We believe that cities are important for humans as essential forms of social organisation in contemporary human life. Currently, the integrity of cities as enduring systems faces many challenges — ‘exogenous’ factors such as unsustainable consumption of energy and other resources and ‘endogenous’ factors such as ‘liveability’ and the ‘human scale’ of cities. Therefore we must work to ensure their future, hence the emerging importance of the concept of resilience. But how do we ensure the future of cities? Current slow, de-centralised and business-as-usual urban development is problematic. Instead, a planned approach to urban development is necessary, but how do we plan for cities to be resilient? Planning must inevitably rest on an understanding of how a city functions, and this leads us to thinking of developing mental or computational models of cities. In this paper we explore a number of mental models of cities, which could form the basis for directed urban planning. We identify three types of urban models, urban-state models, urban-learning models, and urban-systems models. Furthermore, we argue that all the current urban models are piecemeal and/or impractical and either do not adequately consider the complexity of the city or are not suitable for the interface with governance, We suggest that the best way forward is to embed multiple urban models within an adaptive governance framework, thereby providing a way for urban decision makers and planning organisations to better handle the complexity of their cities. To enable this, further work is required to identify suitable urban systems archetypes.
Professor Iain Walker
Institution: University of Canberra
Department: Discipline of Psychology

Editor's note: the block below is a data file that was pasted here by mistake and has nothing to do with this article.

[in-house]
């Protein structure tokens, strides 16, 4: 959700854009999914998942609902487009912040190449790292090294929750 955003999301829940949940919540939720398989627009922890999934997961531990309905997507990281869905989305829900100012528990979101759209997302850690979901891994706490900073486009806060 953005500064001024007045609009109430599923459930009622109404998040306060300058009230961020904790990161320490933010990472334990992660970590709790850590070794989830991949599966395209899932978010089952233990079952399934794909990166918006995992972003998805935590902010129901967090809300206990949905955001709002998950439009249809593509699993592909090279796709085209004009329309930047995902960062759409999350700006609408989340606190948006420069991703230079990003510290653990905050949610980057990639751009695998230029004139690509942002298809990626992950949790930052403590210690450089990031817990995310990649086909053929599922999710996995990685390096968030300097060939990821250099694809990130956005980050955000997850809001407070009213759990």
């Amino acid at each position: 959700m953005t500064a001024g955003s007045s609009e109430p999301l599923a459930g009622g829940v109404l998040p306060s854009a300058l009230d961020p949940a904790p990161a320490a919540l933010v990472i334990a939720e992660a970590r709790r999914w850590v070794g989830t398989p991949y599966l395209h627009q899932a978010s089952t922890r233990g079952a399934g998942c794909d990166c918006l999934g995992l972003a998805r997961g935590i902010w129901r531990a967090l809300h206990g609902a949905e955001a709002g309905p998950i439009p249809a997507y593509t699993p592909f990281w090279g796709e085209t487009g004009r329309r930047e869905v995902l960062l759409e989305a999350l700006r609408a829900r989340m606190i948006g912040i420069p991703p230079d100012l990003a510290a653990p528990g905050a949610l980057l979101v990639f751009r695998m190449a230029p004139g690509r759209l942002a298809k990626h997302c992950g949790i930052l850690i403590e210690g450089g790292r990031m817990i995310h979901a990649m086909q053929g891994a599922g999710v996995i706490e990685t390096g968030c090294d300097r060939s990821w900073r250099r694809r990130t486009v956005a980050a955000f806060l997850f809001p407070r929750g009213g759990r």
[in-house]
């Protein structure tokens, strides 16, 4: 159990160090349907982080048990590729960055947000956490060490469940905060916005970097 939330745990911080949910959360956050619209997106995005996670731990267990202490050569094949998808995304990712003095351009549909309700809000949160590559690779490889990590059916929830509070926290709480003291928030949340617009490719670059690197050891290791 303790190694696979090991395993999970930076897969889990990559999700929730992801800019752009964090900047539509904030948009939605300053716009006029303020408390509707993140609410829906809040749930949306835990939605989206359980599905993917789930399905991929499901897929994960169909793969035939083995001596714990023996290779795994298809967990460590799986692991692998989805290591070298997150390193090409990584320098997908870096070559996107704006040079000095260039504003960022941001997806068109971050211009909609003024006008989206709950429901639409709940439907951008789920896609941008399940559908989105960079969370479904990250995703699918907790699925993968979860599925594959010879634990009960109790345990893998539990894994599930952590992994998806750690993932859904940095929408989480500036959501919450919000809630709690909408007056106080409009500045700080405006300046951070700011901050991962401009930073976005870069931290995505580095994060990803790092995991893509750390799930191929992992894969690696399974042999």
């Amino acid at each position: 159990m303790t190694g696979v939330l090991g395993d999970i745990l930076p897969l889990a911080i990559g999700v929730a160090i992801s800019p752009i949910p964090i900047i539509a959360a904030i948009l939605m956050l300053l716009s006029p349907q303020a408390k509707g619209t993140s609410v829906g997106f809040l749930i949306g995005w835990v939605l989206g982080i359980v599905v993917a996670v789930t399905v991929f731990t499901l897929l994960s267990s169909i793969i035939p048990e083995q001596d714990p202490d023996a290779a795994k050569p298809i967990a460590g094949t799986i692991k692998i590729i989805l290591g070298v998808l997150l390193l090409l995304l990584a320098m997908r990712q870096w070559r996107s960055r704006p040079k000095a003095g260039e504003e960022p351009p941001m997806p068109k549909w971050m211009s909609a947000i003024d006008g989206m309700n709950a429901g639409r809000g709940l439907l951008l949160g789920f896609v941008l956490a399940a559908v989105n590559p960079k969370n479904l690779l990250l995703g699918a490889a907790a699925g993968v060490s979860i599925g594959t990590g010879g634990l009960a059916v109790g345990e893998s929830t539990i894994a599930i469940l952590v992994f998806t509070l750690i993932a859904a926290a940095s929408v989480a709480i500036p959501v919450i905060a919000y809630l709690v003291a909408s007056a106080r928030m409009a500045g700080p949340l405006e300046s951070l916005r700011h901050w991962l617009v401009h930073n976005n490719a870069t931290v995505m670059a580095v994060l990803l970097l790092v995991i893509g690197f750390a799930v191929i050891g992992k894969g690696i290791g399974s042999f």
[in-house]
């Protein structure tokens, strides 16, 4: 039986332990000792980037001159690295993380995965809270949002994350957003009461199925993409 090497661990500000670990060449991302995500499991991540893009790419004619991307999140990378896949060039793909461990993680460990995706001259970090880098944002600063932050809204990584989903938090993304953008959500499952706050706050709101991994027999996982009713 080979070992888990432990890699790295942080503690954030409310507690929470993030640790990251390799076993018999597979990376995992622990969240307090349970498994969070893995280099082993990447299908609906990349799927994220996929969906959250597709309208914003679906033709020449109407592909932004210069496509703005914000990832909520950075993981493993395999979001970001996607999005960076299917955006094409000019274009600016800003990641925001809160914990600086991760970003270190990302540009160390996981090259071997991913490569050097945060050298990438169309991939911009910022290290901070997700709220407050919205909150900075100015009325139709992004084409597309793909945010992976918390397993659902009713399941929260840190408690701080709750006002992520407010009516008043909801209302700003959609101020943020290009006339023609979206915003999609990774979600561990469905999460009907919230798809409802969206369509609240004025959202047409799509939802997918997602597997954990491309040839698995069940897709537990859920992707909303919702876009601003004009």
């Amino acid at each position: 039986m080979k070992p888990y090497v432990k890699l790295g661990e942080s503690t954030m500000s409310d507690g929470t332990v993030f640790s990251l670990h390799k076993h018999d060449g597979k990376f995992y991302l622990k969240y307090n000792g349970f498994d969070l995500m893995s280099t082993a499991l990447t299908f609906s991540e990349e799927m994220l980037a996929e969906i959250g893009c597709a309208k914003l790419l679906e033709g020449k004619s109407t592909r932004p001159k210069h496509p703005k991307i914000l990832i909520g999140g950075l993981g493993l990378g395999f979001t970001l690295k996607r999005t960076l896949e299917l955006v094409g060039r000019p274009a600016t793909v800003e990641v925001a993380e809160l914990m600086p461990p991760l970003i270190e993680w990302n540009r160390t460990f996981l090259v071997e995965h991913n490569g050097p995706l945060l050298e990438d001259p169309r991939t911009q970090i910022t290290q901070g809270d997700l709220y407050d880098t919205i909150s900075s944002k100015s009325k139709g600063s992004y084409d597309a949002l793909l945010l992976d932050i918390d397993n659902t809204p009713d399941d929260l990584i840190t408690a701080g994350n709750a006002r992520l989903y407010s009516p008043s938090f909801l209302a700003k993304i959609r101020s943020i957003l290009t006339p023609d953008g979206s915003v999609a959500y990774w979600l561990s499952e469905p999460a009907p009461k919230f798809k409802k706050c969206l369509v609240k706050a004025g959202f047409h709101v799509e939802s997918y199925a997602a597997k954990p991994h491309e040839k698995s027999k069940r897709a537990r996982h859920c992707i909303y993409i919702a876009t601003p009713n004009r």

I am a social psychologist. My research has a strong emphasis on the application of social psychology to problems such as intergroup relations (including prejudice and racism), sustainability, climate change, water and energy conservation, and modelling human-ecosystem processes. This research is primarily concerned with understanding and engaging with processes of social and environmental change. Behind this is a broader concern with developing a better theoretical understanding of sociality and the interplay between theory and practice. Much of my research, especially over the last decade, has been interdisciplinary. I am presently a Professor of Psychology and Head of the School of Psychology and Counselling at the University of Canberra. Previously I worked (2009-2016) as a Senior Principal Research Scientist at the CSIRO, where I also served as Research Program Leader for the Social and Economic Sciences Program (2013-2014) and Research Group Leader for the Social and Behavioural Sciences Group (2009-2013). Prior to that, I worked at Murdoch University. Murdoch gave me my first academic job as a lecturer, straight out of graduate school (at the University of California, Santa Cruz). I served there as Head of the School of Psychology, as Executive Dean of the Faculty of Health Sciences.